Feelingalone, im not sure how old your son is but my two kids had to deal with my cancer. I remember one of the days i was loosing my hair my 9 year old daughter (at the time) put a plastic bag over her head and prettended she was bald. It was so sweet. As time went on she would make up songs about me being bald and sing them in the house. That was a fun time. It helped us through the tough time. She goes to a cancer canp once a year for a week thats called camp keesam that is a camp found all around the USA. She loves it.  I dont know if any of this is helpful but i wanted to wish you the best. Cancer is not an easy thing. When i found out i had to do chemo i was mad and comming here for support really helped. Know that you can come here whenever you need to. 

Janae 

Feelingalone74
Posts: 233
Joined: Jun 2019

Thank you Forherself on your advice to keep it simple on a not so good day and just say I'm not having a good day. 

Because I'm just finding out this week my prognosis I'm struggling with how to even tell my immediate family of my prognosis .

Finding friends in all of you I know will help me feel not so alone. 

 

Armywife's picture
Armywife
Posts: 294
Joined: Feb 2018

Dear FeelingAlone - you're not alone anymore!  Here we all are to help you, dear girl.  Most of us have been through surgery and chemo, so we can assure you that this is do-able.  I second MA's advice to ice those hands and feet during chemo infusions.  I am living proof that it works.  

Yes, losing your hair is an unpleasant prospect, but it's very very temporary.  I'm 1 1/2 years out, and my hair is down to my shoulders already!  I have to look at old photos to remember.  My favorite thing to wear around the house and for sleeping were soft cotton beanie caps.  I got mine from the cancer society catalog, and have at least 7 or 8 of them.  They'll keep your head warm and cozy.  I was able to get a good wig through my health insurance, and then I bought a couple more online when that first one started to wear out - I wore it every time I left the house, because I didn't want people to notice that I was sick.  I was so glad to have that wig, even through the hot Texas summer.  I will tell you that a warm shower feels absolutely amazing on a bald head.  It was definitely the silver lining to that cloud.  

I understand your concern about your son.  I was very surprised that it bothered my daughter so much that I didn't have hair - and she was 28!  I only see her a couple times a year, but she sure did not like seeing me without the wig.  I still have no idea why it mattered that much to her.  My husband was a champ about it.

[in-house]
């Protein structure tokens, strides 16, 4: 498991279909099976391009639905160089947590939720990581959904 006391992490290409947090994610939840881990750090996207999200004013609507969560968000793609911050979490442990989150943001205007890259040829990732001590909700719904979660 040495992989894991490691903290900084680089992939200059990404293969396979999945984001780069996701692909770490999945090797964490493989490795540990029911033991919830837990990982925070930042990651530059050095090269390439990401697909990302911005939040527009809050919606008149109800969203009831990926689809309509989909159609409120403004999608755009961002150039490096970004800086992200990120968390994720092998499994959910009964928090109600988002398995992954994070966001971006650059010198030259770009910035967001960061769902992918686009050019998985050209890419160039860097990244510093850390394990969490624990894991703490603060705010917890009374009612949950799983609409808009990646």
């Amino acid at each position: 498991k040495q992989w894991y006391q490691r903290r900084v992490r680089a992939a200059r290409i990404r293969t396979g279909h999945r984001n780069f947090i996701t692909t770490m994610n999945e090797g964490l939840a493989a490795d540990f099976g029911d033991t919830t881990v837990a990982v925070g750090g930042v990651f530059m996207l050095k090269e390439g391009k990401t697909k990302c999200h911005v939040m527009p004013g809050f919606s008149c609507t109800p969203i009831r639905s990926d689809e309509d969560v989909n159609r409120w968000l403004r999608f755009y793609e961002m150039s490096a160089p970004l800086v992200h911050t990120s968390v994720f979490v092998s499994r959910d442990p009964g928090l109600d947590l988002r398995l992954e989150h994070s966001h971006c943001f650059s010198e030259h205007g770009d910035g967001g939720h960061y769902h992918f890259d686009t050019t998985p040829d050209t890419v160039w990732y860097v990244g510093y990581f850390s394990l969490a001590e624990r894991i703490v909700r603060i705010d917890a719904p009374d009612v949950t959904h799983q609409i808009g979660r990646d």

If you lose your eyebrows, I recommend a soft brow powder applied with a stencil.  I got the stencil at Sephora and the brow powder compact (Cover Girl) at WalMart.  I was terrible at trying to use a brow pencil, and the powder was a great choice for me.  I still use it to fill in the sparse spots I have from getting older.  Eyebrows and lashes come back quickly, and you'll enjoy cheering your hair on as it comes in too!  

Best to you.  We are here for you.

Feelingalone74
Posts: 233
Joined: Jun 2019

Armywife, thanks so much for all your suggestions stating and stating I'm not alone anymore! I feel blessed to be finding friendship with all of you. It's been helpful to chat with all of u that have experience the health journey I'm beginning. I will definitely look into the brow powder and stencil.

My son is22 and I know he would not want to see me without hair much like your 28 year old daughter. Unfortunately he has inherited his mother's anxiety and I know that that would just give him much stress  

How do you fit yourself for a wig? I was really hoping be proactive and to get one before I lost my hair. I haven't got a date yet for my first chemo appointment but I'm assuming it's going to be in just a short few weeks. I also haven't figured out how to tell him i have cancer.any suggestions on how you talked with your daughter. I think it's never easy telling your child serious news and being he's older I just worry that he will immediately think that I'm not going to live. I've been a single parent most of his life and he and I are really close and I know this is going to devastate him. He lives with me still fulltime and communities to college so we see each other every day. I know I have to be honest but I feel I have no answers myself ss I'm just beginning the process of being cancer free.

Best to u as well and all who are on this health journey. 

DebiR
Posts: 37
Joined: Jul 2014

I also did the standard chemo and lost my hair.  Like others it started falling out just before my second chemo.  I took a different approach and celebrated it since I knew I couldn't change it.  My hairdresser is a very small salon so I came when no one else was there with my mom, sister and some nieces and we had a little party with fancy cupcakes.  Yes, there were a few tears along the way, but I tried to make it a fun experience.

I got a wig from my cancer center that looked almost exactly like my own hair.  I wore it for work or anytime I didn't want everyone knowing what I was going through.  Otherwise I wore scarves.  Honestly, I loved not having to do my hair every day.  It saved so much time and was very liberating. I could just pop on a scarf or the wig and off I went. Cool

When my hair first started growing back it was very curly like many others have reported.  I remember looking at it and thinking OMG I have my dad's hair! LOL  When it got long enough I had it colored (I was 57 at the time and never saw my gray hair before ) and the texture was much better.  I then dropped the wig all together.  I loved the curly because I always had very fine straight hair but over time it did diminish.  I have to say my post chemo hair is much better than before even at almost 5 years out so that was my bonus.